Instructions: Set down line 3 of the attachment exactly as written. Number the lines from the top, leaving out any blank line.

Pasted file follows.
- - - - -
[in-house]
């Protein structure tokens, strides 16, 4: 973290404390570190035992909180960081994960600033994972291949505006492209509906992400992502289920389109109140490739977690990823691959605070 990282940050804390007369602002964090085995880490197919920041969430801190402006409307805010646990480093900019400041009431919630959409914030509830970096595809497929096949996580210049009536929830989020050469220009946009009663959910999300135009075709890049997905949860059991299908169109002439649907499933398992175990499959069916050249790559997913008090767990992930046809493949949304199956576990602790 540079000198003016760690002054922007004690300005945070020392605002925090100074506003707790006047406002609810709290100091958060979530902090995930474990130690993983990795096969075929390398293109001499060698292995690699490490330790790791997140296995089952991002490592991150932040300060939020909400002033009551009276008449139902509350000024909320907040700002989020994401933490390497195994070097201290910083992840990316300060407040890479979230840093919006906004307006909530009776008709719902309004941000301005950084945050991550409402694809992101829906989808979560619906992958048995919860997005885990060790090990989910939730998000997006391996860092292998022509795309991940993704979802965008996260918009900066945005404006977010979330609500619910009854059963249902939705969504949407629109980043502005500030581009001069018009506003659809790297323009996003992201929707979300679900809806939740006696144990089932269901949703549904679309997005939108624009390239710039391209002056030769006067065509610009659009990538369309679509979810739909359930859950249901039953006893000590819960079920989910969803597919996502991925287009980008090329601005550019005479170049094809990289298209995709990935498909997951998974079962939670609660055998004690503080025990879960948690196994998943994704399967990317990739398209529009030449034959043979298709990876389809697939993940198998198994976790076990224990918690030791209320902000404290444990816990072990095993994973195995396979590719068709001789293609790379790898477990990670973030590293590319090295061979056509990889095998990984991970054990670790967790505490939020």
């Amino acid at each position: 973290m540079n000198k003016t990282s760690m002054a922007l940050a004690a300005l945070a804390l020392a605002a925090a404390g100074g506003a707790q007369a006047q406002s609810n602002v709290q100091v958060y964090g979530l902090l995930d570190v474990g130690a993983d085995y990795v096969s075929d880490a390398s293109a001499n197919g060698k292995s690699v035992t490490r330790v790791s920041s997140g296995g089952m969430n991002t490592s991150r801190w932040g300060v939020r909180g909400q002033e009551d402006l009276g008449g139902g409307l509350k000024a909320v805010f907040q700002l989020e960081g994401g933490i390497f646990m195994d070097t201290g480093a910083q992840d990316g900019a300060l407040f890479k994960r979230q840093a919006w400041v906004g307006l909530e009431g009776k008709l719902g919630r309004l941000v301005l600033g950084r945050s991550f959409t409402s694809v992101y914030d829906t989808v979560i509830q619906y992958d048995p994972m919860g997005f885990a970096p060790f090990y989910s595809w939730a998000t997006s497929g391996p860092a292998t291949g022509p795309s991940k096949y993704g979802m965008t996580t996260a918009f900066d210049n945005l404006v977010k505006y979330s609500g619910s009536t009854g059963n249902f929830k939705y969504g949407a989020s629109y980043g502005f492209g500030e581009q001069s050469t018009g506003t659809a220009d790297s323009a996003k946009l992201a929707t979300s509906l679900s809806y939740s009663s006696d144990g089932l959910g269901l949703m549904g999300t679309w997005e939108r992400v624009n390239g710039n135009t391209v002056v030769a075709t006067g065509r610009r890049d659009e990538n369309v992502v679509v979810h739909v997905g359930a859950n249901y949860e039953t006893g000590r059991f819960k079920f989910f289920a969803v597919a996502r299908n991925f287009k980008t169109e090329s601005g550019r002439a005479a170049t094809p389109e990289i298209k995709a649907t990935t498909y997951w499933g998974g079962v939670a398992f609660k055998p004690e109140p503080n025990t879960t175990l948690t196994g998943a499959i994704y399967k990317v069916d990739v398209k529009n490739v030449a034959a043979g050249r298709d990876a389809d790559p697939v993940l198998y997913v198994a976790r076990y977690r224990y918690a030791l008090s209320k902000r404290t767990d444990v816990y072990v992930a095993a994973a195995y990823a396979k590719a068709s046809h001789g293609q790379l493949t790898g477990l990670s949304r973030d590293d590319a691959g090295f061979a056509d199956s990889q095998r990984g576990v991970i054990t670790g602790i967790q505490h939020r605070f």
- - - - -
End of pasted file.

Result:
């Amino acid at each position: 973290m540079n000198k003016t990282s760690m002054a922007l940050a004690a300005l945070a804390l020392a605002a925090a404390g100074g506003a707790q007369a006047q406002s609810n602002v709290q100091v958060y964090g979530l902090l995930d570190v474990g130690a993983d085995y990795v096969s075929d880490a390398s293109a001499n197919g060698k292995s690699v035992t490490r330790v790791s920041s997140g296995g089952m969430n991002t490592s991150r801190w932040g300060v939020r909180g909400q002033e009551d402006l009276g008449g139902g409307l509350k000024a909320v805010f907040q700002l989020e960081g994401g933490i390497f646990m195994d070097t201290g480093a910083q992840d990316g900019a300060l407040f890479k994960r979230q840093a919006w400041v906004g307006l909530e009431g009776k008709l719902g919630r309004l941000v301005l600033g950084r945050s991550f959409t409402s694809v992101y914030d829906t989808v979560i509830q619906y992958d048995p994972m919860g997005f885990a970096p060790f090990y989910s595809w939730a998000t997006s497929g391996p860092a292998t291949g022509p795309s991940k096949y993704g979802m965008t996580t996260a918009f900066d210049n945005l404006v977010k505006y979330s609500g619910s009536t009854g059963n249902f929830k939705y969504g949407a989020s629109y980043g502005f492209g500030e581009q001069s050469t018009g506003t659809a220009d790297s323009a996003k946009l992201a929707t979300s509906l679900s809806y939740s009663s006696d144990g089932l959910g269901l949703m549904g999300t679309w997005e939108r992400v624009n390239g710039n135009t391209v002056v030769a075709t006067g065509r610009r890049d659009e990538n369309v992502v679509v979810h739909v997905g359930a859950n249901y949860e039953t006893g000590r059991f819960k079920f989910f289920a969803v597919a996502r299908n991925f287009k980008t169109e090329s601005g550019r002439a005479a170049t094809p389109e990289i298209k995709a649907t990935t498909y997951w499933g998974g079962v939670a398992f609660k055998p004690e109140p503080n025990t879960t175990l948690t196994g998943a499959i994704y399967k990317v069916d990739v398209k529009n490739v030449a034959a043979g050249r298709d990876a389809d790559p697939v993940l198998y997913v198994a976790r076990y977690r224990y918690a030791l008090s209320k902000r404290t767990d444990v816990y072990v992930a095993a994973a195995y990823a396979k590719a068709s046809h001789g293609q790379l493949t790898g477990l990670s949304r973030d590293d590319a691959g090295f061979a056509d199956s990889q095998r990984g576990v991970i054990t670790g602790i967790q505490h939020r605070f």